I was recently invited to talk to regional editors at a Society of Editors conference held in the Midlands. It covers a couple of the major projects we’ve been working on at Talk About Local which are all about using mobile technologies to explore useful community information.
The first example is an Augmented Reality prototype we’ve been developing which means publishers of any size – from solo bloggers to news organisations – can easily move geo-tagged content into an AR environment.
The second is the ongoing evolution of the geo-tagged, mobile first suite of publishing tools n0tice and the launch of its whitelabelling service.
It’s a mark of the fast-changing pace of these sort of technologies that this slideshow was already outdated within a day of me presenting it. In terms of publishers using AR, The Independent last week launched its innovative use of the technology. Talk About Local’s William Perrin reviews that here: http://talkaboutlocal.org.uk/tag/the-independent and in the video at the end of the page.
When it comes to the n0tice development, the day after the presentation saw a major launch for the technology when Guardian Witness went live. Obviously I couldn’t mention this to the editors at the time for risk of spoiling the announcement from Joanna the GW team, but the full details of how publishers can now use these powerful geo-tagged tools for their own products are here: http://vip.n0tice.org.
This is the presentation I rather rushed through in the two minutes alloted at the News Rewired event in London yesterday. It really wasn’t long enough to go into any details about the Talk About Local project to experiment with public service content in the augmented reality environment so see below for some links for more info.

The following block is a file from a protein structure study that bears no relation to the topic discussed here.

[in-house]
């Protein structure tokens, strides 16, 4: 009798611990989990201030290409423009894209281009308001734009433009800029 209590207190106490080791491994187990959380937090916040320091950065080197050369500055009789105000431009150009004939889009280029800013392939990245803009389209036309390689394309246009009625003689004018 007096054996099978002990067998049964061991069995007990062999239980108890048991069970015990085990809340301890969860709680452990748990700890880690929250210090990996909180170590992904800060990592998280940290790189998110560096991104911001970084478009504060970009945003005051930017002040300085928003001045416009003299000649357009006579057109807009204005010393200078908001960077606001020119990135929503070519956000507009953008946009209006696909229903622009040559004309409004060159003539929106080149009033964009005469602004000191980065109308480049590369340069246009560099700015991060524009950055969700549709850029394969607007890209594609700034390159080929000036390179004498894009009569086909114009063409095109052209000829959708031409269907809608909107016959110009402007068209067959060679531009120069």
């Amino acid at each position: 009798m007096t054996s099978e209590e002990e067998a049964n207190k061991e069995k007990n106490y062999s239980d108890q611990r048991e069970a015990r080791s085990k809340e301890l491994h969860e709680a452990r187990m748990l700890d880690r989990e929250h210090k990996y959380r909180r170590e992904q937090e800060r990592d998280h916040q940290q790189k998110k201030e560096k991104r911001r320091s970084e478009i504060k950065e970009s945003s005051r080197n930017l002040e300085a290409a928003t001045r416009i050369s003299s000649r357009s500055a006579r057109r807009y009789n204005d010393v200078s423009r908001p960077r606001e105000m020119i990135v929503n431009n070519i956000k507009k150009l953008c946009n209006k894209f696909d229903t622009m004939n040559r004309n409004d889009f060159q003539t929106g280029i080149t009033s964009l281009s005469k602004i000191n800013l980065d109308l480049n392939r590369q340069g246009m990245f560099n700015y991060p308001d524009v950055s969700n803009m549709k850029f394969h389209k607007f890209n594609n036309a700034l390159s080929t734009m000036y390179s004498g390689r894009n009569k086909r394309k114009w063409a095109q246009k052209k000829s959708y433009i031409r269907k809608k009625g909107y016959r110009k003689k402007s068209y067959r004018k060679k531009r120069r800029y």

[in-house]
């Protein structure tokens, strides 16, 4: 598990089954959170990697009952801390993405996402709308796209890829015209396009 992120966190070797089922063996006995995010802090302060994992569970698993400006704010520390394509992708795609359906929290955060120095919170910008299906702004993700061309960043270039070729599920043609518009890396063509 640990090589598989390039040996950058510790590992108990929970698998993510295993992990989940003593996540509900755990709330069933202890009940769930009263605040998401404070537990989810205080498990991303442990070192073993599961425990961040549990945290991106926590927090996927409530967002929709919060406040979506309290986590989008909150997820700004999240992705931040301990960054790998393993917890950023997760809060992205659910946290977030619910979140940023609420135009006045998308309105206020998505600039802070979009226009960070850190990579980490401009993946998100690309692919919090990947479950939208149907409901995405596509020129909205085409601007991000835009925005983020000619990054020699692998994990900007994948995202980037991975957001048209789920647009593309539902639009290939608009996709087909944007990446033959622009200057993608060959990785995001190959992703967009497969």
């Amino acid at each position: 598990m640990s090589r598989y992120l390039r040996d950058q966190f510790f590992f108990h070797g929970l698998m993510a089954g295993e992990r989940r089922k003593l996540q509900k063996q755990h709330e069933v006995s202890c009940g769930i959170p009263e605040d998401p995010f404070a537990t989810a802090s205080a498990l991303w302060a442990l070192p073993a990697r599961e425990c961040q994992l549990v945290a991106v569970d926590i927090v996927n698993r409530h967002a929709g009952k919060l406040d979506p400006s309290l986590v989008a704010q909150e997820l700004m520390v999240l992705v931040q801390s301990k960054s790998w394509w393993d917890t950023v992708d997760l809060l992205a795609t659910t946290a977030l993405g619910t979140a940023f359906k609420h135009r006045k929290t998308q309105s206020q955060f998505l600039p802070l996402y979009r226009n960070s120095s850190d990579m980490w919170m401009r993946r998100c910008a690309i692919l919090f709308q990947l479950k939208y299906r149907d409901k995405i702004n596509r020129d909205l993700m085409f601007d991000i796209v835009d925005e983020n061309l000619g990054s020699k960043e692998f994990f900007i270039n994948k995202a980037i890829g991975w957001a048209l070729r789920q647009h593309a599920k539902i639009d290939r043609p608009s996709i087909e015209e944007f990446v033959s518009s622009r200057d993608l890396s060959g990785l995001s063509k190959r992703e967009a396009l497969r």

Slides 2 and 3: Ar selling sofas with CSL
Slides 4 and 5: Heinz prompts a recipe book using ingredient.
Slides 6 – 10: mainstream publishing using AR from News International.
Slides 11 – 15: What the Talk About Local project looks like in the AR layer.
After producing and testing the prototype to to feed hyperlocal content into the AR environment, the work with Talk About Local continues to expand this further to help people achieve an easy to use and low cost solution.
Google searches reveal very little experimentation in this area – in fact an article by former colleague Mercedes Bunz way back in 2010 is almost the final word on the topic. There’s a couple of conclusions that you could arrive at about the current state of play around perceived ease of access to these technologies but maybe the overriding factor is a perception that there’s not enough mainstream take-up of the technology to make AR commercially viable for big news organisations to get involved with so therefore work by journalists to experiment in this area isn’t yet an imperative.
One of the frustrations with talking to journalists and others about AR, is that it’s harder to describe than it is to use but sharing the experience isn’t easy to do remotely like this. (William Perrin made this video in an attempt to get over this problem.)
But leaving those issues aside, how about its use as a tool for stories told in a new, non-linear way?……….here AR could be a completely different scenario for those individuals who want to explore the new ways no/ low cost mobile technologies can help to engage people in their stories, maybe even develop a mobile-native form of journalism?
To explore this I started by thinking about the well-established building blocks and then attempted to identify the differences AR could make to this set up. To my mind history has previously shown that the counter approach to something new in the space I.e. taking material from an existing structure and expecting it to play out using a new technology in the same or just slightly altered /re-purposed way doesn’t take full advantage of any new technology – just think back to the shovelware approach to online which newspapers took in the early days which denied the interactive opportunities the www made possible.
So if AR was to become more than just a distribution channel for content already created somewhere else, what would that look like? What would be an AR-native piece of journalism?